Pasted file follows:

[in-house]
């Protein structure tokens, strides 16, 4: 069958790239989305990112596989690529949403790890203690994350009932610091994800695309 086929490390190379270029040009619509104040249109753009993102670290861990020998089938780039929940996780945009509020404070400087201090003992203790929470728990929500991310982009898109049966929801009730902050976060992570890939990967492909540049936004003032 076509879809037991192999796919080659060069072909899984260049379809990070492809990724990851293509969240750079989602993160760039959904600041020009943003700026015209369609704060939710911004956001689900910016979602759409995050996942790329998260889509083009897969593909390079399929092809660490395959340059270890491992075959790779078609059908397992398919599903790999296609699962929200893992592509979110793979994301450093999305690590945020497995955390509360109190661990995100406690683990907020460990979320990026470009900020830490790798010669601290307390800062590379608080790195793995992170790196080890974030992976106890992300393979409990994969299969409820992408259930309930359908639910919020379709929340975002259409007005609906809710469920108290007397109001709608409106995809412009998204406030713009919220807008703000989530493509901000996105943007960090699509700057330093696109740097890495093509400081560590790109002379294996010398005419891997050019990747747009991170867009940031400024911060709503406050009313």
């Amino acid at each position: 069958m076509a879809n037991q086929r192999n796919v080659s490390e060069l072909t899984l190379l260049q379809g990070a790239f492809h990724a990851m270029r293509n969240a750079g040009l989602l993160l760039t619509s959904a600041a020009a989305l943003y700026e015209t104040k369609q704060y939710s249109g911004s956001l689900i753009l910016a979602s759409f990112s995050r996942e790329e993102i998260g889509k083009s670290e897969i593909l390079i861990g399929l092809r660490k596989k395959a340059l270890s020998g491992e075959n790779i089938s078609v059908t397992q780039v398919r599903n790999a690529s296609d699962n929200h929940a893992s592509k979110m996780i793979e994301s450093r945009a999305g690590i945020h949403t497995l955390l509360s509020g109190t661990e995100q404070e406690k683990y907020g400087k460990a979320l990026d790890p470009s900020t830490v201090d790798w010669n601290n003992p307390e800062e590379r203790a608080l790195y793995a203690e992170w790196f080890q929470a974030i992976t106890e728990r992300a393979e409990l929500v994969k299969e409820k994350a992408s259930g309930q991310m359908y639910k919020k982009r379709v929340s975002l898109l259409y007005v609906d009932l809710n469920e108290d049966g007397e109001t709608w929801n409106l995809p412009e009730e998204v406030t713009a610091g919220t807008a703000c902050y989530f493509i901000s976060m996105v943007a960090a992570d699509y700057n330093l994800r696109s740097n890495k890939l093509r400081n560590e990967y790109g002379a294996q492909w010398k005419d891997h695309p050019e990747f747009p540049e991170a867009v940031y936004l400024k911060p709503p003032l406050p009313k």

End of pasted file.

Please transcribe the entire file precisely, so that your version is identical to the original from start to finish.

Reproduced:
[in-house]
């Protein structure tokens, strides 16, 4: 069958790239989305990112596989690529949403790890203690994350009932610091994800695309 086929490390190379270029040009619509104040249109753009993102670290861990020998089938780039929940996780945009509020404070400087201090003992203790929470728990929500991310982009898109049966929801009730902050976060992570890939990967492909540049936004003032 076509879809037991192999796919080659060069072909899984260049379809990070492809990724990851293509969240750079989602993160760039959904600041020009943003700026015209369609704060939710911004956001689900910016979602759409995050996942790329998260889509083009897969593909390079399929092809660490395959340059270890491992075959790779078609059908397992398919599903790999296609699962929200893992592509979110793979994301450093999305690590945020497995955390509360109190661990995100406690683990907020460990979320990026470009900020830490790798010669601290307390800062590379608080790195793995992170790196080890974030992976106890992300393979409990994969299969409820992408259930309930359908639910919020379709929340975002259409007005609906809710469920108290007397109001709608409106995809412009998204406030713009919220807008703000989530493509901000996105943007960090699509700057330093696109740097890495093509400081560590790109002379294996010398005419891997050019990747747009991170867009940031400024911060709503406050009313």
């Amino acid at each position: 069958m076509a879809n037991q086929r192999n796919v080659s490390e060069l072909t899984l190379l260049q379809g990070a790239f492809h990724a990851m270029r293509n969240a750079g040009l989602l993160l760039t619509s959904a600041a020009a989305l943003y700026e015209t104040k369609q704060y939710s249109g911004s956001l689900i753009l910016a979602s759409f990112s995050r996942e790329e993102i998260g889509k083009s670290e897969i593909l390079i861990g399929l092809r660490k596989k395959a340059l270890s020998g491992e075959n790779i089938s078609v059908t397992q780039v398919r599903n790999a690529s296609d699962n929200h929940a893992s592509k979110m996780i793979e994301s450093r945009a999305g690590i945020h949403t497995l955390l509360s509020g109190t661990e995100q404070e406690k683990y907020g400087k460990a979320l990026d790890p470009s900020t830490v201090d790798w010669n601290n003992p307390e800062e590379r203790a608080l790195y793995a203690e992170w790196f080890q929470a974030i992976t106890e728990r992300a393979e409990l929500v994969k299969e409820k994350a992408s259930g309930q991310m359908y639910k919020k982009r379709v929340s975002l898109l259409y007005v609906d009932l809710n469920e108290d049966g007397e109001t709608w929801n409106l995809p412009e009730e998204v406030t713009a610091g919220t807008a703000c902050y989530f493509i901000s976060m996105v943007a960090a992570d699509y700057n330093l994800r696109s740097n890495k890939l093509r400081n560590e990967y790109g002379a294996q492909w010398k005419d891997h695309p050019e990747f747009p540049e991170a867009v940031y936004l400024k911060p709503p003032l406050p009313k």